The time it takes a population to double in size is a dramatic way to picture rates of population growth, one that most of us can understand more readily than percentage growth rates. Human populations have often grown in a pattern described as "exponential." Exponential growth occurs in bank accounts when interest is left to accumulate and itself earns interest. Exponential growth occurs in populations because children, the analogue of interest, remain in the population and themselves have children.
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Exponential growth occurs when the increase in population size in a given period is a constant percentage of the size at the beginning of the period. Thus a population growing at 2 percent annually or a bank account growing at 6 percent annually will be growing exponentially. Exponential growth does not have to be fast; it can go on at very low rates or, if the rate is negative, can be exponential shrinkage.
Saying a population is "growing exponentially" has almost come to mean "growing very fast," but that interpretation is erroneous. True exponential growth is rarely seen in human populations today, since the percentage rate of growth has been changing. In most cases, the growth rate has been gradually declining since the late 1960s. Nevertheless, it is useful to be aware of the exponential model, since it is implied every time we project a population size into the future with qualifying statements such as "if that rate continues."
For mathematical details on exponential growth, see P. R. Ehrlich, A. H. Ehrlich, and J. P. Holdren, Ecoscience: Population, Resources, Environment (Freeman, San Francisco, 1977), pp. 100-104. The term "exponential" comes from the presence in the equation for growth of a constant, e, the base of natural logarithms, raised to a power (exponent) that is a variable (the growth rate multiplied by the time that rate will be in effect).
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A key feature of exponential growth is that it often seems to start slowly and finish fast. A classic example used to illustrate this is the pond weed that doubles each day the amount of pond surface covered and is projected to cover the entire pond in thirty days. The question is, how much of the pond will be covered in twenty-nine days? The answer, of course, is that just half of the pond will be covered in twenty-nine days. The weed will then double once more and cover the entire pond the next day. As this example indicates, exponential growth contains the potential for big surprises.
The potential for surprise in repeated doublings can be underlined with another example. Suppose you set up an aquarium with appropriate life-support systems to maintain 1.000 guppies, but no more. If that number is exceeded, crowding will make the fishes susceptible to "ich," a parasitic disease that will kill most of the guppies. You then begin the population with a pair of sex-crazed guppies. Suppose that the fishes reproduce fast enough to double their population size every month. For eight months everything is fine, as the population grows 2→4→8→16→32→64→128→256→>512. Then within the ninth month the guppy population surges through the fatal 1,000 barrier, the aquarium becomes overcrowded, and most of the fishes perish. In fact, the last 100 guppies appear in less than five days -- about 2 percent of the population's history.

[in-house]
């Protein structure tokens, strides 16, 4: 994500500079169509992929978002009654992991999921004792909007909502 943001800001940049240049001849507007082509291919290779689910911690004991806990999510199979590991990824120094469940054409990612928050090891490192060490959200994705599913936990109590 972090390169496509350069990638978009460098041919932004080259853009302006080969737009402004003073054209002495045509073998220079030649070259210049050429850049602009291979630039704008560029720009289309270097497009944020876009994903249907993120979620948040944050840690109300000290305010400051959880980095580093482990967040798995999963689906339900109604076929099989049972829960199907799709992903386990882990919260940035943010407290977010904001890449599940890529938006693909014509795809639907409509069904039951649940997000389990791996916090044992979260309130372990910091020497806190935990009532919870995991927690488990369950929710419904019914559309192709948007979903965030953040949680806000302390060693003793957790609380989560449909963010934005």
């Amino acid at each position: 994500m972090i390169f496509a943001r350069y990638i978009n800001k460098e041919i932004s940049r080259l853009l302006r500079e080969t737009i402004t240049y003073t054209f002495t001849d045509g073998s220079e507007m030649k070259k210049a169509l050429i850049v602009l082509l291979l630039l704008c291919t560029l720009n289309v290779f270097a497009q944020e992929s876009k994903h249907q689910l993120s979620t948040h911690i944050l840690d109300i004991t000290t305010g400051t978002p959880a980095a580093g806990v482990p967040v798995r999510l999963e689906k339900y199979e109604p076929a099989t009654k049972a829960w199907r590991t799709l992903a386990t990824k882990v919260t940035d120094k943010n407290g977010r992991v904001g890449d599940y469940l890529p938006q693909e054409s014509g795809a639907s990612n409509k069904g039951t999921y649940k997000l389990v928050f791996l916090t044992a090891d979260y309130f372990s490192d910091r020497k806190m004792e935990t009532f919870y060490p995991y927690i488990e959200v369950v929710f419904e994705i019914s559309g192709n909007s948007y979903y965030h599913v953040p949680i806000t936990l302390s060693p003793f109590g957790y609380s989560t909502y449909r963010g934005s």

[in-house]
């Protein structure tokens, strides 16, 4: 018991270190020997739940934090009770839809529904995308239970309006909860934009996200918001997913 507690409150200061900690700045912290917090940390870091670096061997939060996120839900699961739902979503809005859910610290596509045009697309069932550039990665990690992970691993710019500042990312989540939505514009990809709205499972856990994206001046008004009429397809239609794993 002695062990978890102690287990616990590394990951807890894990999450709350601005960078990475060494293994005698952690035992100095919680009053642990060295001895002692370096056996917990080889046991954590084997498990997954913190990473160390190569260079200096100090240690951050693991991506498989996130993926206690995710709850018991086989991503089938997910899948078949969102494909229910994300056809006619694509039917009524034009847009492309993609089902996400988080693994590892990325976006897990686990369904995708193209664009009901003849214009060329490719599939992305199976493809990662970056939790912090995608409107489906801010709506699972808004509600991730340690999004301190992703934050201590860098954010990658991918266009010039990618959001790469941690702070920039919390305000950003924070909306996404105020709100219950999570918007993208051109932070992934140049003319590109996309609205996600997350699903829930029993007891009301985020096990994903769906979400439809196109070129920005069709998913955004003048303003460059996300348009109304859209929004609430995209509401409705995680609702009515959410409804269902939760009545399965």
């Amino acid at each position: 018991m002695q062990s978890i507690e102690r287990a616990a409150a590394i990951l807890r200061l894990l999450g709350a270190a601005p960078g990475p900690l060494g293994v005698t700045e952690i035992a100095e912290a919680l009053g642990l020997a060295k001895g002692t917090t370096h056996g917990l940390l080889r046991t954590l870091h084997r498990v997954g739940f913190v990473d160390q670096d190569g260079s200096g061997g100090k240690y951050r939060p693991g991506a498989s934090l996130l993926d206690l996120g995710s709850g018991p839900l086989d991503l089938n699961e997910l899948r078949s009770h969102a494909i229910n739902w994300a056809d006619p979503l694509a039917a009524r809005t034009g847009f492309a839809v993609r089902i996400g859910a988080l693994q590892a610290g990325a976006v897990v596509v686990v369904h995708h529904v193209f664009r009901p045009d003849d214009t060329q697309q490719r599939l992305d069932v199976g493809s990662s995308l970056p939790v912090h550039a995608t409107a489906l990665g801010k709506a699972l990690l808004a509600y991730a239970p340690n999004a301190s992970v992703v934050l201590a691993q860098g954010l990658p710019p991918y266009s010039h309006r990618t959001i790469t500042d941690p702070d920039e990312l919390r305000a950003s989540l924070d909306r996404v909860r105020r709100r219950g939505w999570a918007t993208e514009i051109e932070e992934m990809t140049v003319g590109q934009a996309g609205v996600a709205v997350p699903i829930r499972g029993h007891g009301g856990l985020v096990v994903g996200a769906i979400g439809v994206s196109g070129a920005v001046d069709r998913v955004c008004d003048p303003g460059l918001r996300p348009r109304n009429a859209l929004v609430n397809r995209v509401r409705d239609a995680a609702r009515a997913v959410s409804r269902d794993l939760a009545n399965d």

One problem with this analogy is that it is very highly theoretical. It is purely based in maths.
I do not know any pond which has been covered with pond weed in one day, after having only half as many the day before.
I don't know any Aquarium of guppies where in nine months the guppy population is caught by ich and mostly perishes.
Besides, a key word if it would occur is "sex crazed".
Men have some of that after fall, but also a capacity for self control, like in punishing rapists as for collective capacity, or like in going to monasteries as for individual one.
Now, let us have a look at the concept of exponential growth of population.
Can a population double in a generation? Theoretically that is not a problem. Two people get four children (but Adam and Eve got more). Or the six people in the generation after Noah get twelve children (each two getting four, but actualy they got more than that) - no problem. Suppose you do not believe in Adam or Noah? Well, the mathematical capacity for doubling is the same. So, Evolutionists say we have been around for 100.000's of years (just counting Homo Sapiens and presuming, probably wrongly, that Heidelberg man and Neanderthal man were no men, plus assigning the usual ages to these creatures presumed to be ancestry intermediate between apes and us, and probably just dead old uncles - or ancestors - between Noah and us). We Christians say humanity had one round before the Flood and has had another since then, basically 5000 years (ok, 4972, actually). Since Noah. How many generations are that? How much would we have doubled to, if exponential growth had been uniformally 2:1 per generation?